Three years ago, when director Cullen Hoback (Terms And Conditions May Apply) started filming his six-part HBO docuseries, Q: Into The Storm, most Americans still had the luxury of dismissing QAnon as a fringe movement. Self-described followers of “Q” would turn up at former President Donald Trump’s rallies wearing T-shirts with a blocky “Q” emblem and waving signs promoting debunked conspiracy theories. They were kooks, and few people took them seriously. Trump himself wasn’t asked about QAnon until 2020, and he had only nice things to say. Now, at least two one-time supporters of Q—Marjorie Taylor Greene and Lauren Boebert—are members of Congress. QAnon has infiltrated the mainstream.
We can no longer afford to ignore Q, and that makes Q: Into The Storm disturbingly relevant. The documentary begins with footage from the January 6 insurrection at the U.S. Capitol and climaxes with scenes from the “Save America Rally” that preceded the siege—quite literally the “calm before the storm,” to use a popular Q slogan. Jim Watkins, who owns the 8chan website that “Q” calls home, at one point compares the pro-Trump rally to the 1963 March On Washington. The comparison is twisted and lacking even minimal self-awareness, much like QAnon itself.
Q: Into The Storm quickly brings viewers up to speed on the movement, which started as anonymous posts on fringe Internet message boards that revealed, through cryptic clues, Donald Trump’s hush-hush battle with a Satanic cabal of baby-eating Hollywood elites and politicians, including Tom Hanks and Hillary Clinton. Stephen King would’ve dismissed this plot as implausible. Yet QAnon has thrived because it’s so absurd: It’s hard to imagine any rational person buys into this nonsense, but tens of millions of Americans reportedly believe its core premise. Hoback introduces viewers to the small-time YouTubers and podcasters who promoted Q’s gibberish, along with everyday Americans who embraced the conspiracy without question. Florida couple Jamie and Jenn Buteau voted for Barack Obama twice but are now full-blown MAGA and QAnon disciples. This puts into shocking relief how swiftly the post-racial “hope and change” era was corrupted.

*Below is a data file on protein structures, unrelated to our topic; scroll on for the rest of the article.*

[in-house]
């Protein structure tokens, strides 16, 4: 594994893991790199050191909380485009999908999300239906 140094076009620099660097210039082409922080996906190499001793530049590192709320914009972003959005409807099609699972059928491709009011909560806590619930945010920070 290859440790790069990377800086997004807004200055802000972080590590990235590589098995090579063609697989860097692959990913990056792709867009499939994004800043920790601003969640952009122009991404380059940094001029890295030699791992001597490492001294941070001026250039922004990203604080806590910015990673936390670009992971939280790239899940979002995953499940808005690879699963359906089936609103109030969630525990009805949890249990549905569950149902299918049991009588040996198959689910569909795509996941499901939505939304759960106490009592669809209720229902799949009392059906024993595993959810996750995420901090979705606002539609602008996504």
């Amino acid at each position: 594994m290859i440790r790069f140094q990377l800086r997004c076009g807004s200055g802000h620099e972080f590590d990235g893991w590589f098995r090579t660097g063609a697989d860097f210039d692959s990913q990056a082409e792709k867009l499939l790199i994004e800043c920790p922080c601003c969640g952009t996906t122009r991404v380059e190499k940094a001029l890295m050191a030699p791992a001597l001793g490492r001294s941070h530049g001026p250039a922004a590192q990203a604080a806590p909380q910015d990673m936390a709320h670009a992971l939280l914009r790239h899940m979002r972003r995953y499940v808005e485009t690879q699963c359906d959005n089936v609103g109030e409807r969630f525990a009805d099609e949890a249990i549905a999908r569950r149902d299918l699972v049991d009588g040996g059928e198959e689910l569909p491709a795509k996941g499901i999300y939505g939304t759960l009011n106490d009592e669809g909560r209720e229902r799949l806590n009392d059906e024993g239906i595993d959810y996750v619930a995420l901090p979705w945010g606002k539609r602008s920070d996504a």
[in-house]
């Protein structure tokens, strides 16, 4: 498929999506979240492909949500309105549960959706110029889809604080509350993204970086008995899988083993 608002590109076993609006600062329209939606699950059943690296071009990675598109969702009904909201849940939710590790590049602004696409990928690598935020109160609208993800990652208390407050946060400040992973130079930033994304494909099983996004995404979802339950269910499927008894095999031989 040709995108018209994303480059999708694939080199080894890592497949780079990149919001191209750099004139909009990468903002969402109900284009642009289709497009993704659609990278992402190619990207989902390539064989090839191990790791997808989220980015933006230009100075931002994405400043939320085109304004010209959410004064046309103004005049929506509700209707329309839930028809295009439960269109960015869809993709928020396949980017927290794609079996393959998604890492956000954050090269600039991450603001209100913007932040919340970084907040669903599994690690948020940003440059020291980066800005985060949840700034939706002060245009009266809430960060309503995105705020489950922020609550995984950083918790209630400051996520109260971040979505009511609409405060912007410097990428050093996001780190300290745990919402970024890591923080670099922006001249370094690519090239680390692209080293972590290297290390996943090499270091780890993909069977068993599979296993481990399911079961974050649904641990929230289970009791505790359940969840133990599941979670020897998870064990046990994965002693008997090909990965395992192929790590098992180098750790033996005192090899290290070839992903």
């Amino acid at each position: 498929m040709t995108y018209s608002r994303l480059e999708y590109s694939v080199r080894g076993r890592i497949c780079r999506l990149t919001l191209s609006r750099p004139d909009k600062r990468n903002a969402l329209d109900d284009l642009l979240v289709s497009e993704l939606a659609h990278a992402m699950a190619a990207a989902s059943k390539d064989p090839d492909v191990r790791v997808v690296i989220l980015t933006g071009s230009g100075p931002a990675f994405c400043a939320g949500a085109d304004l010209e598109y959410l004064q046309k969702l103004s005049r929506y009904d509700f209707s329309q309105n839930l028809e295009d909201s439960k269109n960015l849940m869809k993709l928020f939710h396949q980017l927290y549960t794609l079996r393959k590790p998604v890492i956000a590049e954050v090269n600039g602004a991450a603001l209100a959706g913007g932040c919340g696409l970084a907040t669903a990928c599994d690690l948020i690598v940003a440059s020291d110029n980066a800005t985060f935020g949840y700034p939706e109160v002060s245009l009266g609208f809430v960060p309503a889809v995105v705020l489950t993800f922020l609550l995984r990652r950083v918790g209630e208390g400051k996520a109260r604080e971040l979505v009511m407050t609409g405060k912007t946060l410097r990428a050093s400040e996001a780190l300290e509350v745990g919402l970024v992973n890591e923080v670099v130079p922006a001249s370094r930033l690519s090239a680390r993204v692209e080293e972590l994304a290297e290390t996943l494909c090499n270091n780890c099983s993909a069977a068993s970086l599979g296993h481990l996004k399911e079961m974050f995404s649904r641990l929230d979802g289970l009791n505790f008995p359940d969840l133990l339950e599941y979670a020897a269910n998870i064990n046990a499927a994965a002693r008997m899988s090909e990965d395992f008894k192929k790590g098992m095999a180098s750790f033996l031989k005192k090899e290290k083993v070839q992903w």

When HBO released the trailer in February, concerns were raised that Q: Into The Storm might glamorize QAnon. Journalist Ben Collins worried that the documentary could “recruit more people” to a movement that traffics in antisemitic and racist narratives. After watching the six-part series, this fear seems overblown. Q: Into The Storm doesn’t overly sympathize with Q supporters nor does it simply sneer at the gullible. It’s a delicate balance that Hoback successfully maintains throughout the documentary.
There’s never a single moment when viewers might consider this motley crew of conspiracy theorists “cool.” This isn’t Goodfellas. QAnoners consistently come across as pathetic, lost individuals so desperate for meaning in their lives they obsessively follow a random trail of stale breadcrumbs. They want to believe they’re part of something greater than themselves and that they possess an insight the majority of the world lacks. They’ve cast themselves as the heroes from The Matrix, who’ve been “red pilled” and freed from a false reality. But QAnon is more a scam than a cult, and Hoback seeks to demystify the movement.